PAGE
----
Connect with us

In Case You Missed It

Juvenile Justice changes could save money, improve outcomes

Josh Moon

Published

on

By Josh Moon
Alabama Political Reporter

Significant changes are likely coming to Alabama’s Juvenile Justice System.

A 20-member task force made up of lawmakers, judges, youth services employees and law enforcement officials spent the last six months reviewing current practices and examining the most successful programs and recommendations from experts across the country.

On Monday, the panel released its findings, noting a need for dramatic changes that will drastically cut the amount of state tax dollars spent on juvenile programs and bring better results.

“There needs to be a lot more intelligent approach to how we handle offenders instead of just locking everybody up,” said state Sen. Cam Ward, who co-chaired the task force. “We think the changes we’ve suggested will produce more desirable results for the kids in these programs and save the state a significant amount of money along the way.”

The changes proposed by the task force will now be written as legislation to be approved by lawmakers when the Legislature convenes in January.

The most significant change is the most obvious: low-level offenders whose crimes pose no serious threat of violence to the community will not be removed from their homes, but will instead be treated by county-run programs. The move is predicted to save the state approximately $34 million annually and cut the number of juvenile offenders in state-run facilities in half.

Advertisement

The math is easy to understand. In the Department of Youth Services, juveniles with the lowest-level offenses make up the largest portion of the juvenile justice population. At the same time, housing those non-violent offenders in state-run facilities costs taxpayers more than $161,000 per year for each person.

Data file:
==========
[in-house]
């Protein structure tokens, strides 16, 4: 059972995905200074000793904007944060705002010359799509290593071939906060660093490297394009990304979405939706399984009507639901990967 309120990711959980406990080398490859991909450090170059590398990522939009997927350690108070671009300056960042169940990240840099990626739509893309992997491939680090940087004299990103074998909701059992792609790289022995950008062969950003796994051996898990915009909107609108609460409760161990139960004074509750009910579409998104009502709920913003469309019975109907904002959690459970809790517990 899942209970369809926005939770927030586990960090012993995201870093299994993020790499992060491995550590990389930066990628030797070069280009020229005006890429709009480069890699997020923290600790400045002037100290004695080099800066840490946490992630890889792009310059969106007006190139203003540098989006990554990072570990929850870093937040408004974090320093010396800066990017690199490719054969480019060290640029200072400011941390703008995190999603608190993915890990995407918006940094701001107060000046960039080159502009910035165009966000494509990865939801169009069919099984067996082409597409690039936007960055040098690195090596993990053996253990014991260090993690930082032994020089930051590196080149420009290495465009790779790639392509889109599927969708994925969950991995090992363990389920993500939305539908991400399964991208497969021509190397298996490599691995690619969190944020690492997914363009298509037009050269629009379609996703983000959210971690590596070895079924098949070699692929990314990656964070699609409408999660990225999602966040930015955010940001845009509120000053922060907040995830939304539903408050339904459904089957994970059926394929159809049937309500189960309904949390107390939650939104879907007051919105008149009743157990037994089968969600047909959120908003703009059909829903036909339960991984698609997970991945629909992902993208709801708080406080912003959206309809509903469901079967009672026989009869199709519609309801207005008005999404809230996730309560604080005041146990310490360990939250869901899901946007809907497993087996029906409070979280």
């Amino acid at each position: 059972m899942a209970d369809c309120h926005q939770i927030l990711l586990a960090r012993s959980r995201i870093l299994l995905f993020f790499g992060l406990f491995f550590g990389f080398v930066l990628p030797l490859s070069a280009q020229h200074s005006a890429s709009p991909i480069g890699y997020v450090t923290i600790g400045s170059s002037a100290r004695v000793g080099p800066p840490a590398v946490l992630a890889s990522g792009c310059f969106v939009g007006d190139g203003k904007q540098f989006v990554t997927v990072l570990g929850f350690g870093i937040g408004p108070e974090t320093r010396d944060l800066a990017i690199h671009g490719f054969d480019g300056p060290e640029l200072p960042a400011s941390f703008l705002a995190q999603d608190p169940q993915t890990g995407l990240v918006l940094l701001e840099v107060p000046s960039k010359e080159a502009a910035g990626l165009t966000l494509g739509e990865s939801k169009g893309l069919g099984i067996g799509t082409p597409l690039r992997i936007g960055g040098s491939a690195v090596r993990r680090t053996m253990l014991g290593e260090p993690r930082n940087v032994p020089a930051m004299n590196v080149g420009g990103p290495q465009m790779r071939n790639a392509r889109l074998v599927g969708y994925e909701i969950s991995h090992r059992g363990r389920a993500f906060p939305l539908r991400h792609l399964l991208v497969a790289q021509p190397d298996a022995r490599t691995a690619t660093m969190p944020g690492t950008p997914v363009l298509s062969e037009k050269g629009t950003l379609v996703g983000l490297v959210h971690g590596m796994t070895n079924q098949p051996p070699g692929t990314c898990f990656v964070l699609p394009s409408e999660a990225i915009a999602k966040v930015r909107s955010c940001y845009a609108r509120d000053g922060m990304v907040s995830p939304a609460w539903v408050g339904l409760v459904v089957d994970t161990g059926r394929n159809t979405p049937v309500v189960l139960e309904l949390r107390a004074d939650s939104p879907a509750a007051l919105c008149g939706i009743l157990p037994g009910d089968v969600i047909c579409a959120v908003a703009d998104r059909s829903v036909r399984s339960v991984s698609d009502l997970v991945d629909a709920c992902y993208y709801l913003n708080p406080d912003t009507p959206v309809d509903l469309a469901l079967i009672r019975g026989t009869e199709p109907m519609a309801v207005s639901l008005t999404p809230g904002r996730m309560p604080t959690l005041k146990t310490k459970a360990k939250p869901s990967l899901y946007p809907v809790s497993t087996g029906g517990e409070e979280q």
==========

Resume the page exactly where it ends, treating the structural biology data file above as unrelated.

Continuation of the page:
Advertisement

“The data shows us that it’s a costly and ineffective way to do this,” Ward said.  

A significant portion of the money saved would go towards funding the county programs, which allow the offenders to stay in their homes and receive focused treatment and supervision. It’s a system that would mirror a successful program in Georgia.

“They have seen significant results and there’s no question it works,” said Lowndes County District Court Judge Adrian Johnson, who served on the panel.

Johnson also noted that Georgia (159) has more than twice the number of counties as Alabama (67). “If they can fund it, I feel confident that we can as well,” he said.

The task force’s recommendations were well received by state lawmakers.

“These data-driven recommendations provide an opportunity to align our system with effective practices and with the values we share as Alabamians,” House Speaker Mac McCutcheon said. “That means less crime, lower costs for taxpayers, and better outcomes for Alabama’s youth and families.”

 

Advertisement
Advertisement

Authors

Advertisement

The V Podcast

Facebook

.